Here are links to a few interesting articles I came across recently. While they may, at first, appear to be about diverse topics- they are all talking about the second- and third- order effects of the same underlying problem.
Link 1: Trump’s victories aren’t mysterious if you understand why people are angry
Anger isn’t something that Beltway pundits recognize, let alone understand because everyone employed in media or in politics in and around Washington DC is pretty well off. Even ink-stained wretches pull down five-figures – and, unlike everywhere else in America, since journalism is built on documenting nonsense, there’s some real job security in documenting Washington. Television people fare even better, because TV money is stupid money. Thinktank malefactors reap great sums from the aggrieved heartland or from industries looking to build a canon of falsified data, and Congress and the attendant lobbying is a helluva racket. Anger is pretty easy to miss when it’s something pretty difficult to feel. When you sit at the center of the world and are unlikely to ever lack for the basic materials of self-sufficiency, the idea of blind, gnawing resentment – let alone of feeding that resentment even with irrational aims – is ineluctably beyond your ken.
As tacky and thuggish as it might be, Trump plays the hero to people that the wise warriors of the system have abandoned. He’s the ultimate Gary Stu character: a billionaire beholden to no one and able to abuse every disingenuous and pettifogging remora latched headfirst on the nation and sucking upward. And as long as people can enjoy the elbow-throwing wish-fulfillment of watching him in action, most of the rest doesn’t matter to them – not the bombast, not the war-mongering, not the unfeasibility of even his signature promises and certainly not the consequences if he keeps them. If the system is already so broken that it abandoned you, its preservation is not your concern. Hell, burning it down might be what you want most. Anger has a clarity all its own. It renders most detail extraneous, and it animates like nothing else. It is not to be underestimated, and, at this point, we will probably have to wait until November to find out if it truly has been.
Link 2: The Party Crashers
The people who turn up at Sanders and Trump rallies are wed, across the aisle, in bonds of populist unrest. They’re revolting against party élites, and especially against the all-in-the-family candidates anointed by the Democratic and the Republican leadership: Clinton and Bush, the wife and brother of past party leaders. (More attention has been paid to the unravelling of the G.O.P.; the Democratic Party is no less frayed.) There is, undoubtedly, a great deal of discontent, particularly with the role of money in elections: both Sanders and Trump damn the campaign-finance system as rigged and the establishment as corrupt. But to call the current state of affairs, in either party, a political revolution isn’t altogether accurate.
The American party system is not only a creation of the press; it is dependent on it. It is currently fashionable, indispensable, even, to malign the press, whether liberal or conservative. “That’s the media game,” Sanders said, dismissing a question that Cooper had asked him during CNN’s town hall. “That’s what the media talks about. Who cares?” But when the press is in the throes of change, so is the party system. And the national weal had better watch out. It’s unlikely, but not impossible, that the accelerating and atomizing forces of this latest communications revolution will bring about the end of the party system and the beginning of a new and wobblier political institution. With our phones in our hands and our eyes on our phones, each of us is a reporter, each a photographer, unedited and ill judged, chatting, snapping, tweeting, and posting, yikking and yakking. At some point, does each of us become a party of one?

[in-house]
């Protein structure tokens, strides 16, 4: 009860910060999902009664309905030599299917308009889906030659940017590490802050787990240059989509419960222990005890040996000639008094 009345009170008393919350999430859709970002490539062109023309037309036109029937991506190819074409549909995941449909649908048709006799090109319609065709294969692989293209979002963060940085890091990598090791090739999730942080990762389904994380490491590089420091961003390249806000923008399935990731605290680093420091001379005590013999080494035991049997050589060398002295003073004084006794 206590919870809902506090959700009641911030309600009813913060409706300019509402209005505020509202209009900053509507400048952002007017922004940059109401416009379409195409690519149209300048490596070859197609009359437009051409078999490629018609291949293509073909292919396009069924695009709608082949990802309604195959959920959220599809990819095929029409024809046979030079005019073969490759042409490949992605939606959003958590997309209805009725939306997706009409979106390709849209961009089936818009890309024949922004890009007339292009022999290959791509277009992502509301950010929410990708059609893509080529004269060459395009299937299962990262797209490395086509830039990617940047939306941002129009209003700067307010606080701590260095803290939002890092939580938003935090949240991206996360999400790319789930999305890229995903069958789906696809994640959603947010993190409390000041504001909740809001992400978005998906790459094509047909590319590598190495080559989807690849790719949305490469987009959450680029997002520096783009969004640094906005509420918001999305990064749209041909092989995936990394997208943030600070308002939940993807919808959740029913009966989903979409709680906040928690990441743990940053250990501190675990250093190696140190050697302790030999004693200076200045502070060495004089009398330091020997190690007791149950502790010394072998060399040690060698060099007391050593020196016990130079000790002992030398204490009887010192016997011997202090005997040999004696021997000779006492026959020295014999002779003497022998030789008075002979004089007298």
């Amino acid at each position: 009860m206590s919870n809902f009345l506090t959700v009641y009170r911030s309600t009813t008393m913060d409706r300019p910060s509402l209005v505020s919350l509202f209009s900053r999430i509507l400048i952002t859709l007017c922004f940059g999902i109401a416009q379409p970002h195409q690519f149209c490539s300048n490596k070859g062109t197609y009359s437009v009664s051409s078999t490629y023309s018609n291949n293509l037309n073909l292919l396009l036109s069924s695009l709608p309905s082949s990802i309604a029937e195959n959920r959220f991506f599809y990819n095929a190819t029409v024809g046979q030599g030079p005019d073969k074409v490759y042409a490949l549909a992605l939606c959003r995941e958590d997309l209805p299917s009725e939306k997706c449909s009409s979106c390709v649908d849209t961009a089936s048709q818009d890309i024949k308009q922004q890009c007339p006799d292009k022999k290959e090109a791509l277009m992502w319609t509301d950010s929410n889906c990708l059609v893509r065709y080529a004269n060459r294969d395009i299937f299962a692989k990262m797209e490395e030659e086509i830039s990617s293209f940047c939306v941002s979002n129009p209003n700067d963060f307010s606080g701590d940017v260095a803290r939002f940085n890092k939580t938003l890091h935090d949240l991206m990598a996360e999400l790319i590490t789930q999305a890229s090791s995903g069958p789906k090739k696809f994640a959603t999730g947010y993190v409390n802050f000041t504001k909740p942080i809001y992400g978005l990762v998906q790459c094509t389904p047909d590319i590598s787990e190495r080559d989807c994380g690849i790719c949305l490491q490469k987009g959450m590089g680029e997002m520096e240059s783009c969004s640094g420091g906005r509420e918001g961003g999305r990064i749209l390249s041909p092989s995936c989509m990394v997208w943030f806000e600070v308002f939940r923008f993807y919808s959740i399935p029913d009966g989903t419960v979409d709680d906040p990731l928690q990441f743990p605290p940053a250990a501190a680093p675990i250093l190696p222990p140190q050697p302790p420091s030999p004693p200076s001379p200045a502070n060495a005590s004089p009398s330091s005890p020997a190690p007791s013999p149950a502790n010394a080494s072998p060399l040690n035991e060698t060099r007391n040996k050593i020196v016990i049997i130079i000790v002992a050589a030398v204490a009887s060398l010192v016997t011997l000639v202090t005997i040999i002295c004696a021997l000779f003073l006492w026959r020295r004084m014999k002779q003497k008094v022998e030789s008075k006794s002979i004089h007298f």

Link 3: Artificial Abundance and Artificial Scarcity
These structural contradictions have always made for reduced efficiency and irrationality. But in recent decades they have resulted in increasingly chronic crisis tendencies, which amount to a terminal crisis of capitalism as a system. Both artificial abundance and artificial scarcity have been integral to capitalism since its beginnings five centuries or so ago, and absolutely essential for the extraction of profit. But capitalism is becoming increasingly dependent on both artificial abundance and artificial scarcity for its survival at the very same time that the state’s ability to provide them is reaching its limits and going into decline. Hence a crisis of sustainability.
The permanent crisis of under-consumption, taken together with permanent unemployment and under-employment and the new affordable technologies for micro-manufacturing in home workshops and garage factories, mean that the working class will increasingly shift to meeting its own needs through production for local use in the social economy. And the fiscal exhaustion, retreat and collap0se of the old state- and employer-based safety nets will create a necessity for self-organized mechanisms (like micro-villages, multi-family co-housing units, extended family compounds, large-scale squats, etc.) for pooling costs, risks and income. The process of Exodus and counter-institution building is apt to be reminiscent of the rise of the free towns and their horizontal institutions for self-governance in the High Middle Ages, as recounted by Kropotkin.
What do you think? Comments?